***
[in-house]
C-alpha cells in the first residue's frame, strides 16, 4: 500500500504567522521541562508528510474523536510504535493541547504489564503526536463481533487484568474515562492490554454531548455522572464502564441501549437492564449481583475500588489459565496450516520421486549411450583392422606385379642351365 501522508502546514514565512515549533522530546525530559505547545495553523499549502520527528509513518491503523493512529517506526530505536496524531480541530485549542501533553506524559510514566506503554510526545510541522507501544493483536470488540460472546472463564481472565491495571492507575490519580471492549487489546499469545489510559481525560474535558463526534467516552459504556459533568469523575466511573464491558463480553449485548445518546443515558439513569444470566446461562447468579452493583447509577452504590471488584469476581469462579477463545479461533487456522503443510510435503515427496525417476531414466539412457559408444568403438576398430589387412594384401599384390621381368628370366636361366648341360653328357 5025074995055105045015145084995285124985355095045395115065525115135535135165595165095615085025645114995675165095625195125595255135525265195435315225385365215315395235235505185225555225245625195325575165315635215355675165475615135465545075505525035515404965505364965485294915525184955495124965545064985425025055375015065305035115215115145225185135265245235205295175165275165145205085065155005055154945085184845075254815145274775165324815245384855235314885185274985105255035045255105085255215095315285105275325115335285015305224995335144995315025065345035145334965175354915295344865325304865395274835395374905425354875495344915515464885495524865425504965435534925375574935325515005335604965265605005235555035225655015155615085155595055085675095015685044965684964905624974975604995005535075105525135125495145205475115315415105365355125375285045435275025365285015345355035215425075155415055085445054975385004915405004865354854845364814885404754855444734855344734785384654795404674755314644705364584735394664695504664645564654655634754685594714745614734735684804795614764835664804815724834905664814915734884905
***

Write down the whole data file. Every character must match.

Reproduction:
[in-house]
C-alpha cells in the first residue's frame, strides 16, 4: 500500500504567522521541562508528510474523536510504535493541547504489564503526536463481533487484568474515562492490554454531548455522572464502564441501549437492564449481583475500588489459565496450516520421486549411450583392422606385379642351365 501522508502546514514565512515549533522530546525530559505547545495553523499549502520527528509513518491503523493512529517506526530505536496524531480541530485549542501533553506524559510514566506503554510526545510541522507501544493483536470488540460472546472463564481472565491495571492507575490519580471492549487489546499469545489510559481525560474535558463526534467516552459504556459533568469523575466511573464491558463480553449485548445518546443515558439513569444470566446461562447468579452493583447509577452504590471488584469476581469462579477463545479461533487456522503443510510435503515427496525417476531414466539412457559408444568403438576398430589387412594384401599384390621381368628370366636361366648341360653328357 5025074995055105045015145084995285124985355095045395115065525115135535135165595165095615085025645114995675165095625195125595255135525265195435315225385365215315395235235505185225555225245625195325575165315635215355675165475615135465545075505525035515404965505364965485294915525184955495124965545064985425025055375015065305035115215115145225185135265245235205295175165275165145205085065155005055154945085184845075254815145274775165324815245384855235314885185274985105255035045255105085255215095315285105275325115335285015305224995335144995315025065345035145334965175354915295344865325304865395274835395374905425354875495344915515464885495524865425504965435534925375574935325515005335604965265605005235555035225655015155615085155595055085675095015685044965684964905624974975604995005535075105525135125495145205475115315415105365355125375285045435275025365285015345355035215425075155415055085445054975385004915405004865354854845364814885404754855444734855344734785384654795404674755314644705364584735394664695504664645564654655634754685594714745614734735684804795614764835664804815724834905664814915734884905